At least one federal circuit court of appeals has also ruled that enforcement of a child support order is not akin to slavery [U.S. v. Ballek, 1999 WL 125955, 1999 Daily Journal D.A.R. 2325 (9th Cir. (Alaska), Mar. 11, 1999)(NO. 97-30326)]. The U.S. Ninth Circuit Court of Appeals cited three reasons for distinguishing child support enforcement from involuntary servitude and slavery: 1.) “the relationship between parent and child is much more than the ordinary relationship between debtor and creditor”; 2.) “the state’s strong concern for the welfare of minor children is…manifested by the fact that parental obligations at the dissolution of marriage are not left to private agreement”; and 3.) “the state has an interest in protecting the public [funds] by ensuring that the children not become wards of the state.” Furthermore, the court declined to “interpret the Thirteenth Amendment in a way that would so drastically interfere with one of the most important and sensitive exercises of the police power – ensuring that persons too young to take care of themselves can count on both their parents for material support.” This holding illustrates courts’ reluctance to create a constitutional loophole in child support enforcement.

Q. Did Congress have the constitutional authority to enact the Child Support Recovery Act of 1992?

A. Many parents with delinquent child support obligations have challenged Congressional authority to enact the CSRA in the first place, but none have been successful. At least ten of the 11 federal circuit courts of appeal have heard cases of this kind. The most common claim is that Congress exceeded its Constitutional authority when it enacted the CSRA, violating the Tenth Amendment of the U.S. Constitution in the process. All ten U.S. Circuit Courts of Appeal rejected this argument and further found that passage of the CSRA was a proper exercise of Congress’ broad authority under the Commerce Clause [U.S. v. Bongiorno, 106 F.3d 1027 (1st Cir. 1997); U.S. v. Sage, 92 F.3d 101 (2nd Cir. 1996); U.S. v. Parker, 108 F.3d 28 (3rd Cir. 1997); U.S. v. Johnson, 114 F.3d 476 (4th Cir. 1997); U.S. v. Bailey, 115 F.3d 1222 (5th Cir. 1997); U.S. v. Black, 125 F.3d 454 (7th Cir. 1997); U.S. v. Crawford, 115 F.3d 1397 (8th Cir. 1997); U.S. v. Mussari, 95 F.3d 787 (9th Cir. 1996); U.S. v. Hampshire, 95 F.3d 999 (10th Cir. 1996); U.S. v. Williams, 121 F.3d 615 (11th Cir. 1997)].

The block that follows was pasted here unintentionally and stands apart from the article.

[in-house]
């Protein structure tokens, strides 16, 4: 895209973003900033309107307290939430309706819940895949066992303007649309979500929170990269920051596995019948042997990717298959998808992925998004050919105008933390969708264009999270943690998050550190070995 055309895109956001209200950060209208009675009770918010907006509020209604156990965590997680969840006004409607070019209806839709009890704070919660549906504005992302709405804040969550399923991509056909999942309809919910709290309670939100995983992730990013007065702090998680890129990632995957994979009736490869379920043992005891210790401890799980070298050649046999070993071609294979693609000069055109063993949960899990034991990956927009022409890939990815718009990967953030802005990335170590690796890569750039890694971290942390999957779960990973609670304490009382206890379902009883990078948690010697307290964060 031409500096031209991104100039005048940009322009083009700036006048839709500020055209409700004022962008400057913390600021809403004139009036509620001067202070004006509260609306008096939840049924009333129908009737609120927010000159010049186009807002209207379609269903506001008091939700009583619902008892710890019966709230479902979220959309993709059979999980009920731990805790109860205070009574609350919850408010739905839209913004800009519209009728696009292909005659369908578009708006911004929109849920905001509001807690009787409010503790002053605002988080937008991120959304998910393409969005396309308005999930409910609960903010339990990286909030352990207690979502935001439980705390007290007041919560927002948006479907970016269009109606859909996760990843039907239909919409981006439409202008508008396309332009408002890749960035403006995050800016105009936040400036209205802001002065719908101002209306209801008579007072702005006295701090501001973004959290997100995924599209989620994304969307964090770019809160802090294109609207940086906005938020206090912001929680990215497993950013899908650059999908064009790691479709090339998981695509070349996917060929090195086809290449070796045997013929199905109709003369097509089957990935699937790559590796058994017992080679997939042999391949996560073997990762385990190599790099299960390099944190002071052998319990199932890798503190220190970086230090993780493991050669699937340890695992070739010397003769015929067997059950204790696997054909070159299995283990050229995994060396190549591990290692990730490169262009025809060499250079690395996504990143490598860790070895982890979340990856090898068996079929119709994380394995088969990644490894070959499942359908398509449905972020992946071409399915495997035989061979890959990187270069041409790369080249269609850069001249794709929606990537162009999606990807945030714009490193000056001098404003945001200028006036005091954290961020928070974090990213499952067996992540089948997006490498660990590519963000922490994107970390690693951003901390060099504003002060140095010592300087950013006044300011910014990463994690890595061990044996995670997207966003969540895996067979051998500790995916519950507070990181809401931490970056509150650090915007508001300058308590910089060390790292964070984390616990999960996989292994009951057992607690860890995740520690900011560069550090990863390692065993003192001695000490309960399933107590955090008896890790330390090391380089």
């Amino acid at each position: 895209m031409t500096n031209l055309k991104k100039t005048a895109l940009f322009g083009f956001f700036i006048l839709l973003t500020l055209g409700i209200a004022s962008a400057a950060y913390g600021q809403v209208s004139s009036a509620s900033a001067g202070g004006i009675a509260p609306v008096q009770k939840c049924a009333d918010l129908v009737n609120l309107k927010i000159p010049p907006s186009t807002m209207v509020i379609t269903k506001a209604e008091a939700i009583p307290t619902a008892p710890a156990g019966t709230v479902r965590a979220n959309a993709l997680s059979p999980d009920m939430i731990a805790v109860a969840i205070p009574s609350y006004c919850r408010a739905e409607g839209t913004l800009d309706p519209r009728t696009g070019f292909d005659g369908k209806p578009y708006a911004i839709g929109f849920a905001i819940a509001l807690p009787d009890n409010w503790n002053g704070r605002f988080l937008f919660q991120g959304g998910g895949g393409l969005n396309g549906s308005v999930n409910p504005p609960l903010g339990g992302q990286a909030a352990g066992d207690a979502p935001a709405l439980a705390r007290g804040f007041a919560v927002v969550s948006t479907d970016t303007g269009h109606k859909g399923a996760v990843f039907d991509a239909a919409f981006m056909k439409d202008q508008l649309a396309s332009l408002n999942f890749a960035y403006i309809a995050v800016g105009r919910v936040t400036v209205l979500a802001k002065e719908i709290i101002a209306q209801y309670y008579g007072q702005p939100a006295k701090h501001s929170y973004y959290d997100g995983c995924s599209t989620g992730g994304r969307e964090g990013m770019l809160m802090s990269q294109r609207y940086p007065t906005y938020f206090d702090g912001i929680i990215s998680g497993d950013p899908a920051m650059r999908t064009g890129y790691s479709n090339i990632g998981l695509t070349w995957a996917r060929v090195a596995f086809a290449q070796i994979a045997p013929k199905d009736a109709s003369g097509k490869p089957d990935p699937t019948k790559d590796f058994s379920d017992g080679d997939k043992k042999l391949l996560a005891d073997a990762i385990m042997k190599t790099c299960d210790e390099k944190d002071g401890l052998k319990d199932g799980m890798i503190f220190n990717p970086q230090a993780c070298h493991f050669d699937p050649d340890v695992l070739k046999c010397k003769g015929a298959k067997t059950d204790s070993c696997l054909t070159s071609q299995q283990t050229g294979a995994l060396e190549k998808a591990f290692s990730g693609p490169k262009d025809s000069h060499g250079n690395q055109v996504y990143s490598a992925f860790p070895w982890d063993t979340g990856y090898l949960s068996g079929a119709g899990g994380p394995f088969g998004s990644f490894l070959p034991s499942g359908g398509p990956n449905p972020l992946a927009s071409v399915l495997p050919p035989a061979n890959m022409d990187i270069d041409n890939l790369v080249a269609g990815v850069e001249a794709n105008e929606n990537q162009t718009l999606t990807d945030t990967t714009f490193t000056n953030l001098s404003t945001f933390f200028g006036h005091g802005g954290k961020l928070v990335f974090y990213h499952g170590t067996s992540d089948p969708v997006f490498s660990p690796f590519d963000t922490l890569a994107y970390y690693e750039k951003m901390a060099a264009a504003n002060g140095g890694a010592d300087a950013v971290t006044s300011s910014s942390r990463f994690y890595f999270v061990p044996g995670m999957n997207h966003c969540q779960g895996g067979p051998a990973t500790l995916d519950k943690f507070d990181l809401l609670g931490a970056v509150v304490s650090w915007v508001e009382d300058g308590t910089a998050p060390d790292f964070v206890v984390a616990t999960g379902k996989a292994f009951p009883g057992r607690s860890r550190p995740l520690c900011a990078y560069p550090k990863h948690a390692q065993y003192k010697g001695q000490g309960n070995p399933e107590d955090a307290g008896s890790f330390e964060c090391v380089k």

Q. Can parents be prosecuted under the Child Support Recovery Act for any arrearage that accrued before the federal law was enacted in 1992?

A. A few obligor parents have argued that prosecutions under the CSRA for child support arrearages that accrued prior to enactment of the federal law violate the U.S. Constitution’s protection that a person not be found criminally liable for an action that was not criminal when it was committed. These challenges to an ex post facto application of the CSRA have generated limited success in the courts. In at least five of the cases at the federal court of appeals level, the courts ruled that the prosecutions did not violate the ex post facto clause of the U.S. Constitution [U.S. v. Rose, 153 F.3d 208 (5th Cir. 1998); U.S. v. Black, 125 F.3d 454 (7th Cir. 1997); U.S. v. Crawford, 115 F.3d 1397 (8th Cir. 1997); U.S. v. Hampshire, 95 F.3d 999 (10th Cir. 1996); U.S. v. Muench, 153 F.3d 1298 (11th Cir. 1998)] Only the U.S. Ninth Circuit Court of Appeals agreed with the defendant that the retroactive application of the CSRA, which subjected the defendant to federal criminal penalties for failure to pay support without differentiating between delinquencies alleged to have occurred before and after the CSRA’s date of enactment, was an unconstitutional ex post facto enforcement of the CSRA [U.S. v. Mussari, 152 F.3d 1156 (9th Cir. 1998). Ex post facto challenges are examined in the context of the circumstances giving rise to the case; therefore, any of these courts, given different circumstances, could rule differently.